In this article I will discuss how economies effect a foreign teachers salary and I will also touch on why it’s important for you to be aware of it.
Okay, let’s say that you signed a contract early August 2015, you flew out to China by September and you have been teaching and saving your money (for whatever purpose; paying of debts, funding your next trip abroad, saving up for a business venture). Early August 2015, the conversion rate of Chinese RMB to US Dollar was: 1 USD = 6.3 RMB approximately. At this point, you might be saying, what’s the point of all this? Well my friend, you’ll see soon enough.
Now, again let’s assume for the sake of the argument that you are a qualified teacher in your home country and you accepted an offer for 19,000 RMB over a 10 month contract. Now this is the part how economies effect a foreign teachers salary. When you signed up over a year ago, you did your math and calculated you would be getting paid $3K USD per month, giving you a net pay of $30K over a 10 month contract, Great! Fast forward to today, as I am writing this article (6/July/2016, 10:55 AM) RMB hit a record high: 1 USD = 6.959. It’s a record high, that’s great right? NO!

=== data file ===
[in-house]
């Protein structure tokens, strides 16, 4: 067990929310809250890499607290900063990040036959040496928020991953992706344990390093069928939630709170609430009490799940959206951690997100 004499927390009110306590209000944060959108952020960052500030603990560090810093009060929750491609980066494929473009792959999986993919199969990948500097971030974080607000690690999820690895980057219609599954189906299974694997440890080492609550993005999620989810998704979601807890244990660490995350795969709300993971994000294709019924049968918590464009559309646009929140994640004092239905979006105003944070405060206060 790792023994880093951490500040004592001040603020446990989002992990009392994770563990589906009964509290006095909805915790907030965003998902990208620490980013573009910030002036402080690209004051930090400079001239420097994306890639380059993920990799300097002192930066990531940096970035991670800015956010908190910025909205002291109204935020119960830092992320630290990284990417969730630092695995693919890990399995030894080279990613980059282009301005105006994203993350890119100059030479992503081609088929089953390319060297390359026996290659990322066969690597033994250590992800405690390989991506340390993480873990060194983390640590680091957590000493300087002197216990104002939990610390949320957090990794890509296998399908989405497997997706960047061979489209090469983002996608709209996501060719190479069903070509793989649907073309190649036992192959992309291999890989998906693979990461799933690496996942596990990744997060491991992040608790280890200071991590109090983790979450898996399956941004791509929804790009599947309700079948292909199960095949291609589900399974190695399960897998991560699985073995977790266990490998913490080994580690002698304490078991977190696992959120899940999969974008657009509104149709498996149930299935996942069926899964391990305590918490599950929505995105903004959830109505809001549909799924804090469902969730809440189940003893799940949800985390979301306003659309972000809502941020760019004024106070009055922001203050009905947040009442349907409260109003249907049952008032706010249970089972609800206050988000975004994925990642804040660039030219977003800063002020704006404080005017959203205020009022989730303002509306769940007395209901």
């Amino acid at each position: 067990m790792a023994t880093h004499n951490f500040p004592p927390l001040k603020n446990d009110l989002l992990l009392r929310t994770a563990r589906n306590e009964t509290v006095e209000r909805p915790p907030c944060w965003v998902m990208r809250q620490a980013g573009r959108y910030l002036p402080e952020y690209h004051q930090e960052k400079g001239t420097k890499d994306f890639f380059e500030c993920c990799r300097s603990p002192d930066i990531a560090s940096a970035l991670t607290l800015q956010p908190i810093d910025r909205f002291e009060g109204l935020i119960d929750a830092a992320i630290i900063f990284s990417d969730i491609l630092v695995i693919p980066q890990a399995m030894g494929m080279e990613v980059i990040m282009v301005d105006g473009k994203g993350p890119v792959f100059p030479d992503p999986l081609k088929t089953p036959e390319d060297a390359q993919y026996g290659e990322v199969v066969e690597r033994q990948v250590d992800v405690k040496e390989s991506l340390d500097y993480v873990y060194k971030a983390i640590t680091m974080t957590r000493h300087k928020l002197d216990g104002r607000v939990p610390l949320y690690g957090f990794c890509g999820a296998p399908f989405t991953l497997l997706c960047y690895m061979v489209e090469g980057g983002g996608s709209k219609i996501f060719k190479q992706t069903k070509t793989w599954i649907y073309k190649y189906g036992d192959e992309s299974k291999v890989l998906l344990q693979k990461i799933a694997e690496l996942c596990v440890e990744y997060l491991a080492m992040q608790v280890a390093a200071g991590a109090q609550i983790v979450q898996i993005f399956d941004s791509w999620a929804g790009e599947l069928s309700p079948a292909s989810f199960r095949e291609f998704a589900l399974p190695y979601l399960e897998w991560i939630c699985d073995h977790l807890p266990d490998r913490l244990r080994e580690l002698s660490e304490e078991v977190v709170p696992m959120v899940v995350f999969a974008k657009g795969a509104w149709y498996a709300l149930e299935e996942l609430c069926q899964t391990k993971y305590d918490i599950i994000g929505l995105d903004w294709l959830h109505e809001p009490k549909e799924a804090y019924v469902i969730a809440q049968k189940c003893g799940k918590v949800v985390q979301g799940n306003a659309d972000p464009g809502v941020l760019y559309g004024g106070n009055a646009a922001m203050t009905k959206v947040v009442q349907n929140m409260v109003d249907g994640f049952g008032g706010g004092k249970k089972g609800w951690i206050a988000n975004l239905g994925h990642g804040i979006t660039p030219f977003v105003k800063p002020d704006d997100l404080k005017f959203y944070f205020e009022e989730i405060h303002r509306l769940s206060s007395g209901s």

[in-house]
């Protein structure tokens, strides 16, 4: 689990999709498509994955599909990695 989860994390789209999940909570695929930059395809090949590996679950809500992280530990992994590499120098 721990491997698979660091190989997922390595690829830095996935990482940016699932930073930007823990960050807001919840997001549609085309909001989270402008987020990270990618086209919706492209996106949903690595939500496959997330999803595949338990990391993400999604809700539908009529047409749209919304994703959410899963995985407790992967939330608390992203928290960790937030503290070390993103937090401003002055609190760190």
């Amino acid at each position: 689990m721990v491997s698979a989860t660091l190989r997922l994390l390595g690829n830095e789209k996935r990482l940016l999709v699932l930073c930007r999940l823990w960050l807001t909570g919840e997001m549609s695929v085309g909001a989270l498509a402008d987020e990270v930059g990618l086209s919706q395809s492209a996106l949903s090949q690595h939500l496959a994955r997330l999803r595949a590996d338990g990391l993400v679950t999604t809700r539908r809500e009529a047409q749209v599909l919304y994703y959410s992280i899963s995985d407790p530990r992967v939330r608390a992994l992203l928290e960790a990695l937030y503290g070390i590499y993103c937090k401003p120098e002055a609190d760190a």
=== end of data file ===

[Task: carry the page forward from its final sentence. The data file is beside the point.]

What this means is that over that period of almost 1 year, the money that you have saved has just lost value be 10%. So, in reality, you didn’t accept a job for $3K per month, you accepted a job that was paying $2.7K per month.
There’s a similar story if you had accepted a job in Malaysia. If you had signed up for a 2 year contract around July/August 2014 where $1 USD = 3 RM (Malaysian Ringgit), you would be surprised to find out for the past year, it has been floating around $1 USD = 4 RM. So last year, all foreign teachers received a 33% pay cut (unless some were lucky enough to renegotiate their salaries).
So, before you accept your next job offer, consider the state of your target countries economic state and negotiate well accordingly.